Brooke’s engagement did not go unnoticed. Many people, within her community and outside, expressed their appreciation and support. At the same time, she also became a target of hate. People drove by her home honking loudly and repeatedly at odd hours. Others shouted obscenities at her when she was out working in her garden. Brooke filed a police report and installed security cameras, something she never thought she would need to do in her small town. It was a reminder that this important work can also bring dangers.   

Brooke’s Why  

That leads us to an obvious question: Why risk it? Why get engaged in my local community and stand up for justice and inclusion?  Brooke was motivated by her deeply held belief that “everybody is welcome at God’s table, in church and in life - no matter how they identify.” Her UCC upbringing and the values she inherited would not let her back down in this situation.   

Brooke deeply cares about her town, which is struggling to gain financial stability and attract new businesses and families. Brooke describes North Brookfield, the town where her husband, Tim, grew up in, as “a beautiful town with lots of farmland.” It is a community, she said, which offers a variety of events and where people support each other in times of crisis and need.   

“It isn't all negative, and neither are the people,” Brooke emphasizes. She loves her community deeply and wants to serve it well. That is why, even when there is opposition, she is committed to working  hard to ensure that it is a community for everyone, including her LGBTQ+ siblings.   

Brooke knows she is not alone in this effort or in her love for her local community. She finds empowerment in the positive resonance with others. She also hopes that her voice motivates others to stand up.   

“Even if I don’t achieve anything at the town level (and I hope to), if others are inspired to serve or speak up, it will be a success for me,” Brooke said.  

Call to Action: Follow Brooke’s Example  

June is Pride Month, and this year, our progress and rights seem fragile. The prevalence of anti-trans and anti-queer legislation and rhetoric can cause us to feel overwhelmed, but there are avenues of hope. One of them is local activism.  Many of our congregations and members live in it and pave the way. Brooke’s work in local government is one example. Some UCC congregations have been working against book bans, while others have written opinion pieces to local newspapers to oppose queerphobia in school governance. There are many actions you and your church can take – regardless of your experience, available time, and level of comfort.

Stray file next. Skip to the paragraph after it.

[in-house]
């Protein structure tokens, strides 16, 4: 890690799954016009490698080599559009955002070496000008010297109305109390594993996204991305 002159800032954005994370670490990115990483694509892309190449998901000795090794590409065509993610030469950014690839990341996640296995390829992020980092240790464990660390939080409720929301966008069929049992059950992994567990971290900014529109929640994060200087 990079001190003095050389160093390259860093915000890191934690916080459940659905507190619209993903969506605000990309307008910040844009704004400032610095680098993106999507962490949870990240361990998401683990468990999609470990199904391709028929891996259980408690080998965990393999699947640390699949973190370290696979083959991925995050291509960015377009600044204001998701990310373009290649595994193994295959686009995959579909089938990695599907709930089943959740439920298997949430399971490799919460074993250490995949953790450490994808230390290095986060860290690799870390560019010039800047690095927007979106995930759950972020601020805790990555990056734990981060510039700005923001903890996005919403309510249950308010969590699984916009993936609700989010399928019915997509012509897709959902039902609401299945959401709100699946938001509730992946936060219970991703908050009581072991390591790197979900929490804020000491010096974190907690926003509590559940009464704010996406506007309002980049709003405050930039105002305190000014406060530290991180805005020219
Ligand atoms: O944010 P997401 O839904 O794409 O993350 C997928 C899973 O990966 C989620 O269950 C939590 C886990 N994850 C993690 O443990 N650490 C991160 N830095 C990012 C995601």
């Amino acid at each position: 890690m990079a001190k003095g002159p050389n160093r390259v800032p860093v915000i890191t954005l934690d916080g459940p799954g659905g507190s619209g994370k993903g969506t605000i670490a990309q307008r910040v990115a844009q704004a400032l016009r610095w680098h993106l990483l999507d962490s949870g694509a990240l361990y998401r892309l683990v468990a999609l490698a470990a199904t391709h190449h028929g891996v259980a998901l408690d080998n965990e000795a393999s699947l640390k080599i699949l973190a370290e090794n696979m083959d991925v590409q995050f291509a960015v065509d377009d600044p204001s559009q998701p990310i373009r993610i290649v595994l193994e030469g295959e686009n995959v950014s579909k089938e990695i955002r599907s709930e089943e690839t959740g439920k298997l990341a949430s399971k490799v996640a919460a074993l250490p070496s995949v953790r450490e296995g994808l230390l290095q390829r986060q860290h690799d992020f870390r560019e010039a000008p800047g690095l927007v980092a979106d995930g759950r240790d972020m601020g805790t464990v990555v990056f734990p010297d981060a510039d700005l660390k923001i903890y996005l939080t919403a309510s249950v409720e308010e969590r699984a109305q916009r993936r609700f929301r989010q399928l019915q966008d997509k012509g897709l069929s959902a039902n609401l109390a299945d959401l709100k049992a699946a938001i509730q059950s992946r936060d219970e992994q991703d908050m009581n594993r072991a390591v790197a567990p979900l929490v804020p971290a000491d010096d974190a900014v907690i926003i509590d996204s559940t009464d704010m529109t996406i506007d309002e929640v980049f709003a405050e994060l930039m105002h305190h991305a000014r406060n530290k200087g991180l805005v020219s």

Together, we can celebrate Pride with action and plant local seeds of hope.   

Here are three ways to do so:   

  1. Sign yourself and your church up for our Justice Summit on Trans and Non-Binary Belonging in October and learn more about how your congregation can be a safe space for others as well as an agent for change in your community.  In the meantime, check out this tool kit on making your church more inclusive and safer.   

  1. Talk to your friends, neighbors, and fellow church members in your local communities! Listen to their concerns, engage their opinions, and share your perspective on why LGBTQ+ justice matters. Dialogue is essential to making spaces more loving and accepting.   

  1. Run for local government office! Local governments have the responsibility and authority to make decisions that impact all of our lives in myriad ways. Our engagement is essential in tiny communities, mid-sized towns, and big cities, so our voices need to be present on select boards, school boards, town councils, and other governance bodies. Consider whether you are being called to run for office or to support someone who shares your values in doing so.  Brooke’s example demonstrates that you do not have to be a career politician to be elected and effective.  Let your voice be heard!  

What is your story of engagement on queer, trans, and nonbinary belonging and welcome? We would love to hear from you.  





Michael Streib

Michael is the Queer Justice Advocate for the Southern New England Conference UCC, and pastoral resident at First Congregational United Church of Christ in Somerville, MA